At a World Health Organization assembly, the Donald Trump administration goes on the attack on behalf of industrialized milk corporations and disfavors breastfeeding
June is cruel to children. The dry cold climate is a constant threat to the health of the little ones. Irritated throat and ears. Fever. Result: the Emergency Room. In an area containing ten beds located within the pediatric emergency department at Albert Sabin Hospital and Maternity Clinic in Atibaia, in the state of São Paulo, all beds are occupied. Girls and boys of all ages. One of them, only a tiny little boy, seems to be no older than one. Seated beside the bed, the tired-eyed mother has a large yellow backpack on her lap. She also holds a smaller black handbag on her shoulder, into which she frequently sticks her left hand and tries to get hold of something, to no avail. I offer to help hold the backpack. She accepts. Claudia doesn’t know yet, but in addition to her son’s health problem, she is in some way or other being confronted by Donald Trump and heavyweight international interests.
As the woman rummages through her belongings, I notice a very conspicuous tin sticking out of the front pocket of the baby’s backpack. In green and white, with a darker green garnishing the brand name, the package contains 800 grams of Nestogeno Infant Formula 2, produced by Swiss megacorporation Nestlé, one of the most widely consumed brands of “breast milk substitutes” in Brazil.
The backpack is not exactly a challenge to the muscles, but it bulges. Those who have small children know that it’s normal to have to walk around carrying baby size clothes, diapers, moist tissues – medications, if necessary – and the infamous feeding bottles. It is into the latter that the infant formula powder is dumped, to form a dysfunctional duo with the silicone nipple.
Claudia shakes a blue cellphone. Triumphant, she finds the lost object amongst her concern for her son. She doesn’t press a single number key. She’s just making sure the phone is there. In between rushing out from work to pick up Gabriel at the daycare center with a 39.5 degree fever until she got to the hospital, time whizzed by at a million miles an hour. And her mind is running at about the same speed.
The bag – and tin – are still on my left shoulder. We start a conversation, that has all the makings of a typical “so, you had to bring your kid to hospital, huh?” dialogue. Typical, were it not for the tin of Nestogeno, my curiosity and the Donald Trump Administration.
The boy’s name is Gabriel. I almost got the age right. He’s 11 months old.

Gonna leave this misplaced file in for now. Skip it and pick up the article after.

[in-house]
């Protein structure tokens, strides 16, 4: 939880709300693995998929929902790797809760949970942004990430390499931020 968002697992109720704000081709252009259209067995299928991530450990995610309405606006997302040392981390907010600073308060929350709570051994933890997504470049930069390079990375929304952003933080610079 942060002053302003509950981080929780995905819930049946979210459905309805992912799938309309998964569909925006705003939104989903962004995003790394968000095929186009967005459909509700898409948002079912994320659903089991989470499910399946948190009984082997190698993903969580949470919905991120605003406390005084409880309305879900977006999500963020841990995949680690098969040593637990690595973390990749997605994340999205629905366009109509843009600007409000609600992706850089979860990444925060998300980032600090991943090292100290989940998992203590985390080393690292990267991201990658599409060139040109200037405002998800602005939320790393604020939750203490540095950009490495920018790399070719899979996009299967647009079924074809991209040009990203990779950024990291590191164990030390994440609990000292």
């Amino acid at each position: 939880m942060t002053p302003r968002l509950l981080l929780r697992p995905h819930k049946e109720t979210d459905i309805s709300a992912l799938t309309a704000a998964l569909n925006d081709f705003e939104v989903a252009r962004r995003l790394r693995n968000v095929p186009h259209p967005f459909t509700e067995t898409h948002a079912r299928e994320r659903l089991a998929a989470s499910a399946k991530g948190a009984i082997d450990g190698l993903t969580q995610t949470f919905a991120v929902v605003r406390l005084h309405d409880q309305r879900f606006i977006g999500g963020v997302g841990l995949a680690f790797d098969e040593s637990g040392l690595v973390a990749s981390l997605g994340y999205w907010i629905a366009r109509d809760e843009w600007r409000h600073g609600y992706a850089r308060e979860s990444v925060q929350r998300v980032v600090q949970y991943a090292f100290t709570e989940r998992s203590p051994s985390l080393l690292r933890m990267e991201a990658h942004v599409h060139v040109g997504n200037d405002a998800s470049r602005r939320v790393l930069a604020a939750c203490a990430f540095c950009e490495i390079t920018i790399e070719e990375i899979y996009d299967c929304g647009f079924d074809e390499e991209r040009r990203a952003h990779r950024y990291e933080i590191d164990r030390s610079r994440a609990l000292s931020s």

– Do you still breastfeed him?
– No. Only up to four months, unfortunately.
Claudia and Gabriel are one more statistics item to be added to the list of “baby feeling hungry, low milk production, exhaustion, sore nipples, weak milk, milk’s dried up”, some of the excuses provided by healthcare professionals encouraged by the aggressive marketing by companies in the field suggesting the supplementing of infant feeding with formula milk or even substituting breast milk for tinned powder, as in the case that I am witnessing.
“I was having some difficulty breastfeeding and was going back to work, since my maternity leave had ended. I felt very tired, but I wanted to continue exclusively with breast milk. Only the pediatrician said that because I was so tired all the time, it wouldn’t work, that the best thing would be to introduce formula milk, because this way Gabriel would sleep better, on a full stomach”, Claudia tells me.
The first infant formula milk to be used by the family was Enfamil Premium 1, made by American corporation Mead Johnson, but after one month this disrupted the boy’s intestines and he would sometimes go up to four days without a bowel movement. Claudia still had milk. The pediatrician, however, opted for a simple change of formula.
At five months, Gabriel was already on his second mixture: Nestogeno, a starchy mass with many strange-sounding ingredients, from maltodextrin to N-pteroyl-L-glutamic Acid, which no label can elucidate.
“He didn’t take it very well. He spat it out as he suckled and rejected about half the bottle. The doctor said that’s just the way it was, that it was a matter of habit, that I had to insist. In the end, he got used to it, kind of by force, the hard way, you know?”, explains the mother, regretfully. She feels she should have insisted on the breast milk. Aware of the benefits of mother’s milk, she feels guilty. But fatigue simply added to the lack of encouragement by pediatrician and family. “Nobody gave me proper support”, she says.
The mother had no real difficulty in producing milk, but even if she had, which is rare in most cases, she could have used a human milk bank, where other mothers make donations.